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A male fox is called a reynard, the female is called a vixen, and the baby is called a kit. A group of foxes is called a skulk or a leash.
Anatomy: Foxes range from 14 to 39 inches (36 to 99 cm) long with a tail 7 to 20 inches (18 to 51 cm) long. The long, bushy tail, sometimes called a sweep, helps the fox change direction quickly and keeps the fox's feet and nose warm when it curls up to sleep. Foxes have sharp, curved claws, sharp teeth, and thick, insulating fur.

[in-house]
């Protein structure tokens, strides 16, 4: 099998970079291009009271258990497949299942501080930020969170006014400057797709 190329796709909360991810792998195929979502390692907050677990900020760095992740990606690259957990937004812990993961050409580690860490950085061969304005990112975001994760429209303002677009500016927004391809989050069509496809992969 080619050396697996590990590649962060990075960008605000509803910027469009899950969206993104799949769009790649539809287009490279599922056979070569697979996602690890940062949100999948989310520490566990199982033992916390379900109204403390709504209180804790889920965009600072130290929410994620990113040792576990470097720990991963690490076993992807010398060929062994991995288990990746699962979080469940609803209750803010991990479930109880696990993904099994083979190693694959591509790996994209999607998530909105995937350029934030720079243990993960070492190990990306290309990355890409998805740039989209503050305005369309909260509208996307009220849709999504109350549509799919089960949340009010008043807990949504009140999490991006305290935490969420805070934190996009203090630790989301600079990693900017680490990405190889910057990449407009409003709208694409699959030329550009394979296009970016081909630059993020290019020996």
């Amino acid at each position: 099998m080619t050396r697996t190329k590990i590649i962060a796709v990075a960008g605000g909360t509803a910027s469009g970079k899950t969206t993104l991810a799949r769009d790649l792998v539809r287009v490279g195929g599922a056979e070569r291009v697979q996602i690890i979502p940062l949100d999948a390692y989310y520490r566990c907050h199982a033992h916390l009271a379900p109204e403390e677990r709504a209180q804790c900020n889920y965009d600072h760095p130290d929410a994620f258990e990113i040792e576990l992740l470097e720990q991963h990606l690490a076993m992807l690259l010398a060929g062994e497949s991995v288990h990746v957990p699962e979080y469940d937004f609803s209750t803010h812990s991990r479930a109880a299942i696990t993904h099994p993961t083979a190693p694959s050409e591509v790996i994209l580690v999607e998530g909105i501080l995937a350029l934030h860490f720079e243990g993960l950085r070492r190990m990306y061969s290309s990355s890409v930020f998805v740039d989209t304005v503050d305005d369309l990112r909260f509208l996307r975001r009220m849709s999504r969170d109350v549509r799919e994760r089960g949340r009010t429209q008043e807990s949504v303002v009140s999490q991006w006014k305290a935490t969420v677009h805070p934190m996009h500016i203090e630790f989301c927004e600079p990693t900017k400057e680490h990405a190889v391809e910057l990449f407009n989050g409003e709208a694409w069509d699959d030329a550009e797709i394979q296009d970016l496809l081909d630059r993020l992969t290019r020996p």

Diet: Foxes are mostly carnivores (meat-eaters). Most foxes hunt alone. They are nocturnal; they hunt mostly at night. Foxes eat small mammals (like mice), eggs, birds, insects, amphibians (like frogs), reptiles (like lizards), fish, grass, berries, nuts, and carrion (carcasses of animals that they find).
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